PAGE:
The European Parliament’s Committee on Industry, External Trade, Research and Energy has published its final Report on the European Space Policy Green Paper. In it, rapporteur Guido Bodrato lays out the Parliament’s view on Europe in space, reaffirming the need for Europe to play a leading role in this highly strategic international arena.

The goal set out in Lisbon of seeking to make Europe the world’s most dynamic and competitive knowledge-based economy has often been cited as the raison d’ĂȘtre for a strong European space programme. According to the ‘Bodrato Report’, “Independent access to space for Europe is fully in keeping with the Lisbon process.” But the document goes much farther, calling for a broad and concerted effort on a number of space-related fronts.

Key priorities

The main existing European programmes, says the Report, including the GALILEO satellite navigation initiative and the Global Monitoring for Environment and Security (GMES) initiative, need to be accelerated. It also encourages the further development of telecommunications, which could be extremely useful in overcoming exclusion from the information society (the ‘digital divide’), especially in countries about to join the Union.

The Member States and the Commission, the document says, should continue to invest resources, particularly with a view to enlargement and in connection with the policy of co-operation between the Union and the countries on the southern shore of the Mediterranean.

The Commission is also called upon to “probe more deeply into the common policies (on transport, research and technology, agriculture, the environment and security) for which space policy provides support and which constitute the key areas of public demand.” The Report specifically notes the value of using satellite technologies and their maritime applications to strengthen maritime safety and security.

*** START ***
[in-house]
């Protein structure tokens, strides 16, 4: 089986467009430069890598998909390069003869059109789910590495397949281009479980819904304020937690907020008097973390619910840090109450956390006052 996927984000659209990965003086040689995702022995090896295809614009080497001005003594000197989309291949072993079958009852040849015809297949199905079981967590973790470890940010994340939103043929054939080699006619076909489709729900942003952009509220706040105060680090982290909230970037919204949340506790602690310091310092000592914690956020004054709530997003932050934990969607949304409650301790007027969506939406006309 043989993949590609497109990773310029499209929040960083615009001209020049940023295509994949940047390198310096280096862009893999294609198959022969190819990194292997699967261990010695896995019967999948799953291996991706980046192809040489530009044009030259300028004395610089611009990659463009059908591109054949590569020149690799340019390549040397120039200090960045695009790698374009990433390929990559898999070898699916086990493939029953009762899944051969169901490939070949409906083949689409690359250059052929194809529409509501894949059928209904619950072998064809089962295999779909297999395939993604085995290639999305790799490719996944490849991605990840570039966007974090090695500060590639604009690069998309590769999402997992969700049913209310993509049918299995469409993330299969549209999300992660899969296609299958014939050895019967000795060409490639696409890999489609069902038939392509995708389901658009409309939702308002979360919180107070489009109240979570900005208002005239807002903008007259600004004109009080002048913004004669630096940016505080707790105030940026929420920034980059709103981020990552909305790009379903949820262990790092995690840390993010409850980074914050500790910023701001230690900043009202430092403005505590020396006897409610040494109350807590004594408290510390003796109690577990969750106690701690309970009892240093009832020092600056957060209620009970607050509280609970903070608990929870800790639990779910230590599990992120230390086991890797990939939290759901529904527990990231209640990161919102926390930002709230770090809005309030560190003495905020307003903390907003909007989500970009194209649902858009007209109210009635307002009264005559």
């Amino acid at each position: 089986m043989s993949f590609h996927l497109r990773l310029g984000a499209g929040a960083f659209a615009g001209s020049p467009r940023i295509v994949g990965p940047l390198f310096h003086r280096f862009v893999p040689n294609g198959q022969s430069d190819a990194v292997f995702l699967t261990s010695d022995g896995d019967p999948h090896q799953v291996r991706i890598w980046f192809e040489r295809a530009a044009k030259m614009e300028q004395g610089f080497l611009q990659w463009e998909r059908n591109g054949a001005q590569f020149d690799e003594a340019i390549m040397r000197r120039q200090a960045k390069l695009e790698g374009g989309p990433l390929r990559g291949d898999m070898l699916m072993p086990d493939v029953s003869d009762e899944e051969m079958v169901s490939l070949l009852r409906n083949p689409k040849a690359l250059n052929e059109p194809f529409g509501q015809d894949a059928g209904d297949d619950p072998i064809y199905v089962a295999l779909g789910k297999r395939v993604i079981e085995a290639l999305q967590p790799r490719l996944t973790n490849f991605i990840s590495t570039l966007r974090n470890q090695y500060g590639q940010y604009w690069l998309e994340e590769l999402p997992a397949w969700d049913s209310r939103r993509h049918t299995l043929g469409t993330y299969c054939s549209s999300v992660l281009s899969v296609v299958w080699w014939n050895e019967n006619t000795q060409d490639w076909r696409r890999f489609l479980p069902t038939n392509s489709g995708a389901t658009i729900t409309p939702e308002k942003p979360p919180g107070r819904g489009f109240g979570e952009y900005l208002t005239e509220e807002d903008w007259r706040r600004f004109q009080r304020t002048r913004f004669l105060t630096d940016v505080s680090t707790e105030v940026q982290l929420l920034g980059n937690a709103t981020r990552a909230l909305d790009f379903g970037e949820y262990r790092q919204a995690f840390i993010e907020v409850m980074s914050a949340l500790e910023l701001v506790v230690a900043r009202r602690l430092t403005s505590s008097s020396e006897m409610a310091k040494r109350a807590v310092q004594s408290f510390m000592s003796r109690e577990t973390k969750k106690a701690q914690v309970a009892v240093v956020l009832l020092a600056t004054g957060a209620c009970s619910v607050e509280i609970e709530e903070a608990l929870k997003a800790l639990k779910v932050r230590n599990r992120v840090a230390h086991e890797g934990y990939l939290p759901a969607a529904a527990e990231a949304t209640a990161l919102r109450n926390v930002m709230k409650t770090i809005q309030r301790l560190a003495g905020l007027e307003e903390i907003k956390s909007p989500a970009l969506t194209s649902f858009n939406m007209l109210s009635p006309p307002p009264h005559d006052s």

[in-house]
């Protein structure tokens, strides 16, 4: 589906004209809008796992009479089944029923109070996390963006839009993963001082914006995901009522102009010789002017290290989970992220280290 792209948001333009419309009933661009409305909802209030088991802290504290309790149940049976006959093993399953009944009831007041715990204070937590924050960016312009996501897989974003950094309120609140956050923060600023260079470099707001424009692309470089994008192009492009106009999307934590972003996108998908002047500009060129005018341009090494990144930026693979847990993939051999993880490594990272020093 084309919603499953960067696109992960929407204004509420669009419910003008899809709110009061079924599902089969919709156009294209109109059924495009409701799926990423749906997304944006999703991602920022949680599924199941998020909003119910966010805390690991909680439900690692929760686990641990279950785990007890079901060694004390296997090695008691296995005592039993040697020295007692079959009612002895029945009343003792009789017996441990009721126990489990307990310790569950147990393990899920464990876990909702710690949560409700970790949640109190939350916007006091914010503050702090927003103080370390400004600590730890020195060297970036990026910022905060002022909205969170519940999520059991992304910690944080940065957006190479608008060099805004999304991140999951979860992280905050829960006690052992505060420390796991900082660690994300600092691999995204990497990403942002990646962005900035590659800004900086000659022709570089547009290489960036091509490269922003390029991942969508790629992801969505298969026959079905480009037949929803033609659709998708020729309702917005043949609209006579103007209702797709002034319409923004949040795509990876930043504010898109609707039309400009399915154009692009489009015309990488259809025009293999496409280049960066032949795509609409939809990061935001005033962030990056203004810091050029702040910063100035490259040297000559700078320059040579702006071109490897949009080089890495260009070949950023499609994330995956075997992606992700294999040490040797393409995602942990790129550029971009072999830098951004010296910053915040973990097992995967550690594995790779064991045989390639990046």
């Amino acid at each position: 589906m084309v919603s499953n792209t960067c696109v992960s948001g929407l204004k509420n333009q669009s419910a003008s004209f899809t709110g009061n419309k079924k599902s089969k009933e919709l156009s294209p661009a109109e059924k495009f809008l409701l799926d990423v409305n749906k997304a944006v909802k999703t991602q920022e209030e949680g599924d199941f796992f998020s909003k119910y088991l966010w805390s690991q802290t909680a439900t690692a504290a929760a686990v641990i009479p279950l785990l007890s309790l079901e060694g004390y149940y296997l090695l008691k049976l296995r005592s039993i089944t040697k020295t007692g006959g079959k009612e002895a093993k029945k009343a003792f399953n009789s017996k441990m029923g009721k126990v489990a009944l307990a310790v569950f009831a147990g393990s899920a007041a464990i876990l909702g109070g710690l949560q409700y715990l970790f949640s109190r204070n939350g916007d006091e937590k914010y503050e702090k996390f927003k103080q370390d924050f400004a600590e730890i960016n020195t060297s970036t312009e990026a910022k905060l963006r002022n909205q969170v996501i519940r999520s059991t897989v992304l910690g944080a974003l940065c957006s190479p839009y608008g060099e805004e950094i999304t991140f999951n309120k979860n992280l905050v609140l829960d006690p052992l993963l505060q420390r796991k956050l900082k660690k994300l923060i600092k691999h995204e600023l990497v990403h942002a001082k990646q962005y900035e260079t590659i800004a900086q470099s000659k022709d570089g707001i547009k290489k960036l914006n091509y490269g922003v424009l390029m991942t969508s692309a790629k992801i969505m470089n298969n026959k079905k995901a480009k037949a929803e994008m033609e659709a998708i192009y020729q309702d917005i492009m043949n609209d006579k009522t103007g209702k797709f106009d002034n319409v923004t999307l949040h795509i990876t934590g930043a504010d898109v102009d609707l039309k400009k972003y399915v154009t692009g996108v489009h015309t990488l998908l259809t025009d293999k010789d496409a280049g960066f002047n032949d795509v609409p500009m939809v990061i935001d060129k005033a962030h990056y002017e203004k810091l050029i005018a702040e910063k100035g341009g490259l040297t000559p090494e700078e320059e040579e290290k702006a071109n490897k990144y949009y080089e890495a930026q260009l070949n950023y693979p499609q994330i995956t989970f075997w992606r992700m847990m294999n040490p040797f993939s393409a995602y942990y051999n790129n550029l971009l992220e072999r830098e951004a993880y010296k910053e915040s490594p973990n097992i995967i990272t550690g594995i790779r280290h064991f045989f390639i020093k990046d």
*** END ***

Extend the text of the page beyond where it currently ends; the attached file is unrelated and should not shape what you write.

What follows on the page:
Co-operation with third parties

International co-operation, in particular with the United States, Russia, the Ukraine, China and Japan, is considered essential. The International Space Station (ISS) is a key priority. Europe’s weight within the ISS, says the Report, should be strengthened and, with regard to co-operation with Russia, Europe must move forward on bringing the Soyuz launch system to the European base at Kourou, French Guyana. This would open the way for Europe to become “a full partner in international manned flight projects.”

The Report also calls for greater resources for basic research and for skills development. Interest in space among young people must be encouraged, through support for long-term career perspectives.

Broaching the defence question

Importantly, the Report notes the new space-related provisions within the European Convention’s proposed Constitution, which establish a specific legal basis for a European Space Policy. In addition to Article 150, which stipulates that the Union shall draw up such a policy, the Convention calls for the creation of a European Agency for Armaments, Research and Military Capabilities.

In this context, the Parliament’s Report has emphasised the “dual nature” of space activities and the need to take advantage of synergies between civil and military activities.


Much of the Report is devoted to outlining the particular difficulties in providing adequate funding for a strong space programme. It cites the growing gap between the public budgets allocated to space activities in the United States and Europe and calls for a European Space Policy to be “backed by the necessary resources, originating from official demand for services, research, European Space Agency (ESA) programmes, and he market.”

The Aeronautics and Space heading should be retained in future research budgets, it says, but this should be “without prejudice to the entry of a specific Space budget heading to cover the funding of European programmes in both civil and military spheres”.

Praise for the Commission and ESA

Finally, the Bodrato Report praises both the Commission and ESA for the speed and excellence of its Green Paper consultation process, and for the recent conclusion of a Framework Agreement establishing a working relationship between the two institutions. The latter, the Report says, is “a key aspect of a space strategy that must take advantage of the basic research and advanced technology experience and the concentration of professional expertise found in the ESA, which at the same time has to be fitted into the prospect opened up by the Convention’s proposal for a European space programme.”

The Commission is due to publish its White Paper on European Space Policy before the end of 2003.

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